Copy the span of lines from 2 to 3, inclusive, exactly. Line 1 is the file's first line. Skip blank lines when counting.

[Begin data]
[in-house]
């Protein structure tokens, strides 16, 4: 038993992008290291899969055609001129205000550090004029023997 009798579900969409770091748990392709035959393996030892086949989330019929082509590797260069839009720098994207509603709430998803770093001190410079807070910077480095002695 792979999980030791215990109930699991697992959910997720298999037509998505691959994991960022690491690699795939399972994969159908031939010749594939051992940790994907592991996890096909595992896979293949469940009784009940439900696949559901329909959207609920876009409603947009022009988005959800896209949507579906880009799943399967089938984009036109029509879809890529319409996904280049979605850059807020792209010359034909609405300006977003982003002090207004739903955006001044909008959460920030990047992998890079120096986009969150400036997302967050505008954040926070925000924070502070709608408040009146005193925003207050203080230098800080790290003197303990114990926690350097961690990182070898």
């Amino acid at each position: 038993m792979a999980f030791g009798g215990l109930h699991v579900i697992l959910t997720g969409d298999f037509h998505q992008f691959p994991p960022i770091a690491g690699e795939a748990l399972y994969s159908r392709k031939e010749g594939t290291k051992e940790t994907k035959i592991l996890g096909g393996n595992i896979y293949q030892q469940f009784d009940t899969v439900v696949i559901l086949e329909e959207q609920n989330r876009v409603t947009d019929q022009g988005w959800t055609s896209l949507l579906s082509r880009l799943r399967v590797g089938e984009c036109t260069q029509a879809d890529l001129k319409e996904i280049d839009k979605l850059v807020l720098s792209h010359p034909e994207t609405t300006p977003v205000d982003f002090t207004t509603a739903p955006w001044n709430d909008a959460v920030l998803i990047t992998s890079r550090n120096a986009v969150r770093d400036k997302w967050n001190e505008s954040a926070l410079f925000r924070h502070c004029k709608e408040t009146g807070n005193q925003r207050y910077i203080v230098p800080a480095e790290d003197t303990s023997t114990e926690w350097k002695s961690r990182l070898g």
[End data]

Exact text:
């Protein structure tokens, strides 16, 4: 038993992008290291899969055609001129205000550090004029023997 009798579900969409770091748990392709035959393996030892086949989330019929082509590797260069839009720098994207509603709430998803770093001190410079807070910077480095002695 792979999980030791215990109930699991697992959910997720298999037509998505691959994991960022690491690699795939399972994969159908031939010749594939051992940790994907592991996890096909595992896979293949469940009784009940439900696949559901329909959207609920876009409603947009022009988005959800896209949507579906880009799943399967089938984009036109029509879809890529319409996904280049979605850059807020792209010359034909609405300006977003982003002090207004739903955006001044909008959460920030990047992998890079120096986009969150400036997302967050505008954040926070925000924070502070709608408040009146005193925003207050203080230098800080790290003197303990114990926690350097961690990182070898």
């Amino acid at each position: 038993m792979a999980f030791g009798g215990l109930h699991v579900i697992l959910t997720g969409d298999f037509h998505q992008f691959p994991p960022i770091a690491g690699e795939a748990l399972y994969s159908r392709k031939e010749g594939t290291k051992e940790t994907k035959i592991l996890g096909g393996n595992i896979y293949q030892q469940f009784d009940t899969v439900v696949i559901l086949e329909e959207q609920n989330r876009v409603t947009d019929q022009g988005w959800t055609s896209l949507l579906s082509r880009l799943r399967v590797g089938e984009c036109t260069q029509a879809d890529l001129k319409e996904i280049d839009k979605l850059v807020l720098s792209h010359p034909e994207t609405t300006p977003v205000d982003f002090t207004t509603a739903p955006w001044n709430d909008a959460v920030l998803i990047t992998s890079r550090n120096a986009v969150r770093d400036k997302w967050n001190e505008s954040a926070l410079f925000r924070h502070c004029k709608e408040t009146g807070n005193q925003r207050y910077i203080v230098p800080a480095e790290d003197t303990s023997t114990e926690w350097k002695s961690r990182l070898g």